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The Ellen Payne Odom Genealogy Library Family Tree
The Family Tree - October/November 2005
DNA Testing: Questions and Answers

In an effort to assist the growing number of patrons who are interested in DNA testing from a genealogical perspective, I am sharing some of the most popular questions asked and some basic answers. 
1. Why is genetic testing becoming so important to many genealogists? 
a. DNA testing may provide a scientific way of validating or invalidating information found in genealogical records or family traditions. 
b. Tests may answer nagging questions about surname changes, adoptions, or illegitimacies in family lines. 
c. Test results may verify relationships with a family from a region where you believe someone in your family line lived regardless of what the facts at hand indicate or suggest. 
d. If you have a suspicion, regardless of the reason, that you have a common ancestor with another individual or group. 
e. Because of the recent advances in DNA test procedures and the convergence of genetics and genealogy, some proponents feel that DNA testing can make up for gaps in records availability. 
2. How are these tests administered? 
a. DNA tests administered for genealogical purposes do not involve any type of bloodletting versus those used for medical or criminal justice tests. 
b. You would order a test from a licensed company or vendor and receive a cheek swab kit in the mail or go to a specified testing facility. 
c. The toothbrush-like device is used to painlessly scrape the inside of your cheek. 
d. You place the device and sample in the pre-paid envelope or container and ship it back to the company for analysis.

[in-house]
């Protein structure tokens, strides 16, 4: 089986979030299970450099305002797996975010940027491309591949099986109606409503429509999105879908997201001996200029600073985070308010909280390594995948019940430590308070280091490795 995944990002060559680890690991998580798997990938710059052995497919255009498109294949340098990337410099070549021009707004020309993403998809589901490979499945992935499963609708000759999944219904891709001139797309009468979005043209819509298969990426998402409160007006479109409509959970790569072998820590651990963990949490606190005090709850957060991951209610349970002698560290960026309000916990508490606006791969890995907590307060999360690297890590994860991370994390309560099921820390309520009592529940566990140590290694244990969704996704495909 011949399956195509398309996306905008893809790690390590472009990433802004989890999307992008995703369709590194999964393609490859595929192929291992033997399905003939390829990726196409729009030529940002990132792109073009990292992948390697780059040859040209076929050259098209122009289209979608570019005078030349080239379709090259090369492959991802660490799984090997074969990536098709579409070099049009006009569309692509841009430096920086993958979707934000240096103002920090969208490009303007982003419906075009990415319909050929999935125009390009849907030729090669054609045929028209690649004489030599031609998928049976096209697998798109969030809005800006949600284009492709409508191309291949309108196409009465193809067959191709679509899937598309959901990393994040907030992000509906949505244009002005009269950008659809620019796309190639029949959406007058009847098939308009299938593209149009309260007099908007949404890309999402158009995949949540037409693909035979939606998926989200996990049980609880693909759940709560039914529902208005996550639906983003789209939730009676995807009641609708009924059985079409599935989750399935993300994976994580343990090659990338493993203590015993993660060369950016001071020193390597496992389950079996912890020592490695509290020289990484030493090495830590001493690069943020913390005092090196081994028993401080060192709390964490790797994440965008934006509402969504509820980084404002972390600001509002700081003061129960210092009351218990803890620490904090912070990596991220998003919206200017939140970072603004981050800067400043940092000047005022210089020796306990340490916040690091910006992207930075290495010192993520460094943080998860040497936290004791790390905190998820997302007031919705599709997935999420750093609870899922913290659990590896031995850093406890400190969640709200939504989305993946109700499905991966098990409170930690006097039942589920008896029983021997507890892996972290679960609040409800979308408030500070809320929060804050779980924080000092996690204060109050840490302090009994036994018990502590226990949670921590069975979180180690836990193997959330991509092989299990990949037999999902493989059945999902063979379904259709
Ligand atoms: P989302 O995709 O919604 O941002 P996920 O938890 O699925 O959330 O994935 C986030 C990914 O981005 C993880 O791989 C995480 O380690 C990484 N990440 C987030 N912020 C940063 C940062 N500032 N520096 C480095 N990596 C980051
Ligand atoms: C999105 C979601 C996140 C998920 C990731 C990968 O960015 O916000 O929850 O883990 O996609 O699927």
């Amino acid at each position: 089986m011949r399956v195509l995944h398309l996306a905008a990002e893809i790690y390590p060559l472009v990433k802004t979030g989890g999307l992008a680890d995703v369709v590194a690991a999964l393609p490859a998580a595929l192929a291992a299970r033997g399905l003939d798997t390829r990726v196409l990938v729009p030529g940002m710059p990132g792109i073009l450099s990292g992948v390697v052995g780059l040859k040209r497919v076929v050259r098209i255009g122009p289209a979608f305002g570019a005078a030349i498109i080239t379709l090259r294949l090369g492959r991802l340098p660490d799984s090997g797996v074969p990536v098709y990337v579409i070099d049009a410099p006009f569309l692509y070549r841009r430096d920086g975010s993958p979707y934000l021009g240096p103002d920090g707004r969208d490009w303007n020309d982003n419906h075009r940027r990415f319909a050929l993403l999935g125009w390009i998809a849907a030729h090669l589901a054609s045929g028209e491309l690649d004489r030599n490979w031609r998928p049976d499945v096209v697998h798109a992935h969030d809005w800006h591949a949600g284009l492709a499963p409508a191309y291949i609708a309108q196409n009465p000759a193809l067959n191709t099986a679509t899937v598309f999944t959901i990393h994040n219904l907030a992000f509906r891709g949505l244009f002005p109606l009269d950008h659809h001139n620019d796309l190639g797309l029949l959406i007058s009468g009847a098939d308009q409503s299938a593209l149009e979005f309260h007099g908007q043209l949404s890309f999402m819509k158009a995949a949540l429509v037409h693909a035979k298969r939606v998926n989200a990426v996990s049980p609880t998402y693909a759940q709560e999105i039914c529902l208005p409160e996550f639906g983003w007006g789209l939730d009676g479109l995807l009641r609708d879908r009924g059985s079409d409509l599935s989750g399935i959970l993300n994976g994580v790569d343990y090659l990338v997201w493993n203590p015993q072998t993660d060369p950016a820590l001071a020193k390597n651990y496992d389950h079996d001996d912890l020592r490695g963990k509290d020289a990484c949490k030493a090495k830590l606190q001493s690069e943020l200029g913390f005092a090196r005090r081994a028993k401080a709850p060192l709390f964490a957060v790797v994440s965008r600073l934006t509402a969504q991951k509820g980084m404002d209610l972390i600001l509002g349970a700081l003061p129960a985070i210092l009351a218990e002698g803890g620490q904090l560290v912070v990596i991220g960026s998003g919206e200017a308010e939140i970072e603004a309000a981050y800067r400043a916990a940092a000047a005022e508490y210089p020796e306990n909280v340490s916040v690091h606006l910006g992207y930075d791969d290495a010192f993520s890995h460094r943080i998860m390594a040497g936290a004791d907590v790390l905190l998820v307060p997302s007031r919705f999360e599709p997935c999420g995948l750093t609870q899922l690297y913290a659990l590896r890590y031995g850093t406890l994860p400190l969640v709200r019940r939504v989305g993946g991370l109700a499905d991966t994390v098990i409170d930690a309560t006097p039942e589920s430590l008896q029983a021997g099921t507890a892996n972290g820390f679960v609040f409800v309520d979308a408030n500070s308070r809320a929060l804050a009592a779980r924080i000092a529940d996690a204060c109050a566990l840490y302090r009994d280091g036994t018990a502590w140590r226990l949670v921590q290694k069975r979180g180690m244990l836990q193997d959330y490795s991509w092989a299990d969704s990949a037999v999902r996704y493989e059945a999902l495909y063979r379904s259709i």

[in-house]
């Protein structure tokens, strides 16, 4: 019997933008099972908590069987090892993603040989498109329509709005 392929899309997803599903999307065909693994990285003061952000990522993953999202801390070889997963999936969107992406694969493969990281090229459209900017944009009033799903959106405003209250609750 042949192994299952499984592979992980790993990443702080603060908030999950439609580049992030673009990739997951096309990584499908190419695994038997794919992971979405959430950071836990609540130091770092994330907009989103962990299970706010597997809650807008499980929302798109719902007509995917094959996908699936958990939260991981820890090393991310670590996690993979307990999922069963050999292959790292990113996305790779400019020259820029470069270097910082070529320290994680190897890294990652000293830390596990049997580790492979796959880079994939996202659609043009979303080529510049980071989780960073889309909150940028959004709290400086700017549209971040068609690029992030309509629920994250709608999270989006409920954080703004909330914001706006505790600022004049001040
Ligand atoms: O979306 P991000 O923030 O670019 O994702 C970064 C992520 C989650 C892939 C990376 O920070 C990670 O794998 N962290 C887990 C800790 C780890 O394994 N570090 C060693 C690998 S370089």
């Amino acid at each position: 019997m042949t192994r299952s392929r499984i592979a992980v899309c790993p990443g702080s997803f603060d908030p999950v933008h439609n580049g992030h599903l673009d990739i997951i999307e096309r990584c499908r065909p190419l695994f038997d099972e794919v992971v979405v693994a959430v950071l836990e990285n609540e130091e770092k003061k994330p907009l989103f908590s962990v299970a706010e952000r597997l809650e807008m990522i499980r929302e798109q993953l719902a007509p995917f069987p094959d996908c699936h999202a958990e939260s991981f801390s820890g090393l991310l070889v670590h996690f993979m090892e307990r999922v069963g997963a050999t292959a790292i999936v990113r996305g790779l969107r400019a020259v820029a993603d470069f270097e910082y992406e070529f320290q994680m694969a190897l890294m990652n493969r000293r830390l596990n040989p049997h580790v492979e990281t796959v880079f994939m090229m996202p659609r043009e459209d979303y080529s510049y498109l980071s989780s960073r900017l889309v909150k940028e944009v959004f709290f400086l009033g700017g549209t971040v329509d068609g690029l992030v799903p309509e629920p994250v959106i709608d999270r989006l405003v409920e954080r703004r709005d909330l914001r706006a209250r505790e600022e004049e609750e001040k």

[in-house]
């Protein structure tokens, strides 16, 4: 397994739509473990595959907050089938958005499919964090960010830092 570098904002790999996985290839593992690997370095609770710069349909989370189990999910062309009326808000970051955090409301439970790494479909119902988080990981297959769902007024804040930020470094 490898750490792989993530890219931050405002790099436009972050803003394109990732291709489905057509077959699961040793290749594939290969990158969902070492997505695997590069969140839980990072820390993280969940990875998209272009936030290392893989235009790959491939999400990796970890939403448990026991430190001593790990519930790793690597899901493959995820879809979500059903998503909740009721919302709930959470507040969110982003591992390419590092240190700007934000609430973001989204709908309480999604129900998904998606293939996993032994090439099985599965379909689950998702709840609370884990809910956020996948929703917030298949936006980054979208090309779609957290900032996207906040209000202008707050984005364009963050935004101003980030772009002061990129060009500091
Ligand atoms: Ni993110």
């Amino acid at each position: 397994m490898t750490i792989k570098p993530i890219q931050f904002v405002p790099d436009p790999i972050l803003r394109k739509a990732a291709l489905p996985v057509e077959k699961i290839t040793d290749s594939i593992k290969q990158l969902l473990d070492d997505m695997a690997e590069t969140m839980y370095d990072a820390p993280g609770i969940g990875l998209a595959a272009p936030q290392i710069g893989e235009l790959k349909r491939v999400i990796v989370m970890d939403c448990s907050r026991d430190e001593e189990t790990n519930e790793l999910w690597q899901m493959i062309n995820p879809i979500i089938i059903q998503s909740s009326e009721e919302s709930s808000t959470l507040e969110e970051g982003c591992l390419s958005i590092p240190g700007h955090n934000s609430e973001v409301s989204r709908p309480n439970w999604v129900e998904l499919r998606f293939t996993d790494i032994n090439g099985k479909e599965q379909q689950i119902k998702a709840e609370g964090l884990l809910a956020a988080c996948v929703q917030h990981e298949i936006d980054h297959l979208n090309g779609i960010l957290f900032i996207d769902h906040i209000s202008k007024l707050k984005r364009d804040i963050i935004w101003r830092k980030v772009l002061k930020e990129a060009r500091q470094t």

e. Your sample will be coded to protect your identity. The company will send you an information packet containing the results and what they mean. 
3. What current DNA testing for genealogical purposes CANNOT tell you: 
a. Since the number of people who have taken the battery of tests is still small, the results must be taken with a grain of salt. 
b. In spite of what some proponents and critics claim, these tests will not reveal any information about your health or your predisposition for certain diseases. Since the regions being examined are between your genes (some refer it this as junk DNA), result are to vague for any medical conclusions. 
c. These tests do not create a unique personal fingerprint that can be put in a database to identify a specific individual. 
d. These tests will not conclusively tell you which ethnic group or tribe you may belong to or the exact country of origin for your specific surname. The tests are designed to allow you to make an educated guess based upon certain genealogical characteristics. 
The Fort Myers-Lee County Library has a number of study guides and articles that go into greater detail on this subject. These study guides are available for photocopying. 
Bryan L. Mulcahy
Reference Librarian 
Fort Myers-Lee County Library 
2050 Central Avenue 
Fort Myers, FL 33901-3917 
Tel: (239)- 479-4651 
Fax: (239)- 479-4634 

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